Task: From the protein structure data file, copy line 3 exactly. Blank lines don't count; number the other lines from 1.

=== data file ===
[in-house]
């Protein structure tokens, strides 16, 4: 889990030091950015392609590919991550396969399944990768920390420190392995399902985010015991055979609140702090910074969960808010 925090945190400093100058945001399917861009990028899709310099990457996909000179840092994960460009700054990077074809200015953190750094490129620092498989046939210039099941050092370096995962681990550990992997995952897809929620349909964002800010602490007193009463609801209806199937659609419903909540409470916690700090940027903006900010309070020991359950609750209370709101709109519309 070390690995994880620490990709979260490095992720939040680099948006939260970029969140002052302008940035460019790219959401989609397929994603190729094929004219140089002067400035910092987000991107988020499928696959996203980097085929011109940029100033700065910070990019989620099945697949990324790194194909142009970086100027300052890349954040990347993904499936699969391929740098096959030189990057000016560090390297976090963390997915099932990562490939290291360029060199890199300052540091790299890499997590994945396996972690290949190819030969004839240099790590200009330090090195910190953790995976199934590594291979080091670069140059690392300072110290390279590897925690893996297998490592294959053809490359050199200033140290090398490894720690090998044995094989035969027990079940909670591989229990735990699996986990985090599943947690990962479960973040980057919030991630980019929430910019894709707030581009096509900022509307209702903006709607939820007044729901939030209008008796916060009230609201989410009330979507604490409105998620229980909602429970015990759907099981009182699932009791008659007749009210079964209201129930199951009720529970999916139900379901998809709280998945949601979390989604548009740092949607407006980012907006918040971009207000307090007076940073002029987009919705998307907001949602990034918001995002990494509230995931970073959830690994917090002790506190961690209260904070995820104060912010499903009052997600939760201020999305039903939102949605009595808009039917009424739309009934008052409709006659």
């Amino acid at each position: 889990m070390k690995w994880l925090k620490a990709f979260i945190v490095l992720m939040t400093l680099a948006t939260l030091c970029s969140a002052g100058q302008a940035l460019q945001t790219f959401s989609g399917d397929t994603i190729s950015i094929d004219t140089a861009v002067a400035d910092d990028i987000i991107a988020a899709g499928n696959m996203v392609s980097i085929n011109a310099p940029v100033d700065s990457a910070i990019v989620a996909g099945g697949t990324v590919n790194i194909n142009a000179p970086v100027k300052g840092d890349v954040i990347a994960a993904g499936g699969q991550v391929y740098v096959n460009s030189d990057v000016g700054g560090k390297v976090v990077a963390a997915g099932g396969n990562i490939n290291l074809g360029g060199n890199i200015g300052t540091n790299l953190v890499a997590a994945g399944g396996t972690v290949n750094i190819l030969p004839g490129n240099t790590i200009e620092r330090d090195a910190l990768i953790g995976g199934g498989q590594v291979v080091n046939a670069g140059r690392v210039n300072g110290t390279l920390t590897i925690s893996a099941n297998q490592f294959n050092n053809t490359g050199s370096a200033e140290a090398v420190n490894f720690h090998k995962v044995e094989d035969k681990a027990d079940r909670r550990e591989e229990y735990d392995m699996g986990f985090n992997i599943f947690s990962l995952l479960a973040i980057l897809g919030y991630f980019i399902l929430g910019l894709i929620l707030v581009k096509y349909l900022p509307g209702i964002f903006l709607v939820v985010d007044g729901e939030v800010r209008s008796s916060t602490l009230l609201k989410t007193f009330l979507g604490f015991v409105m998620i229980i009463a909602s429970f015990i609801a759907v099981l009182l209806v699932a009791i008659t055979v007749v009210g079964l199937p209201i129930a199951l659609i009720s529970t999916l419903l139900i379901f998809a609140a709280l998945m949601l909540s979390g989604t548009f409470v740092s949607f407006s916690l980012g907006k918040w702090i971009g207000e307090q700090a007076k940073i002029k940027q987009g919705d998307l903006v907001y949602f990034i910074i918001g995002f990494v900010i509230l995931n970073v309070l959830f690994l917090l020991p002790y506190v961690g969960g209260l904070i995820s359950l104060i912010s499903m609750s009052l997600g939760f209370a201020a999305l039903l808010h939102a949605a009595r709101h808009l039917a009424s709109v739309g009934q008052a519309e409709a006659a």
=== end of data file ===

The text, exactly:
């Amino acid at each position: 889990m070390k690995w994880l925090k620490a990709f979260i945190v490095l992720m939040t400093l680099a948006t939260l030091c970029s969140a002052g100058q302008a940035l460019q945001t790219f959401s989609g399917d397929t994603i190729s950015i094929d004219t140089a861009v002067a400035d910092d990028i987000i991107a988020a899709g499928n696959m996203v392609s980097i085929n011109a310099p940029v100033d700065s990457a910070i990019v989620a996909g099945g697949t990324v590919n790194i194909n142009a000179p970086v100027k300052g840092d890349v954040i990347a994960a993904g499936g699969q991550v391929y740098v096959n460009s030189d990057v000016g700054g560090k390297v976090v990077a963390a997915g099932g396969n990562i490939n290291l074809g360029g060199n890199i200015g300052t540091n790299l953190v890499a997590a994945g399944g396996t972690v290949n750094i190819l030969p004839g490129n240099t790590i200009e620092r330090d090195a910190l990768i953790g995976g199934g498989q590594v291979v080091n046939a670069g140059r690392v210039n300072g110290t390279l920390t590897i925690s893996a099941n297998q490592f294959n050092n053809t490359g050199s370096a200033e140290a090398v420190n490894f720690h090998k995962v044995e094989d035969k681990a027990d079940r909670r550990e591989e229990y735990d392995m699996g986990f985090n992997i599943f947690s990962l995952l479960a973040i980057l897809g919030y991630f980019i399902l929430g910019l894709i929620l707030v581009k096509y349909l900022p509307g209702i964002f903006l709607v939820v985010d007044g729901e939030v800010r209008s008796s916060t602490l009230l609201k989410t007193f009330l979507g604490f015991v409105m998620i229980i009463a909602s429970f015990i609801a759907v099981l009182l209806v699932a009791i008659t055979v007749v009210g079964l199937p209201i129930a199951l659609i009720s529970t999916l419903l139900i379901f998809a609140a709280l998945m949601l909540s979390g989604t548009f409470v740092s949607f407006s916690l980012g907006k918040w702090i971009g207000e307090q700090a007076k940073i002029k940027q987009g919705d998307l903006v907001y949602f990034i910074i918001g995002f990494v900010i509230l995931n970073v309070l959830f690994l917090l020991p002790y506190v961690g969960g209260l904070i995820s359950l104060i912010s499903m609750s009052l997600g939760f209370a201020a999305l039903l808010h939102a949605a009595r709101h808009l039917a009424s709109v739309g009934q008052a519309e409709a006659a």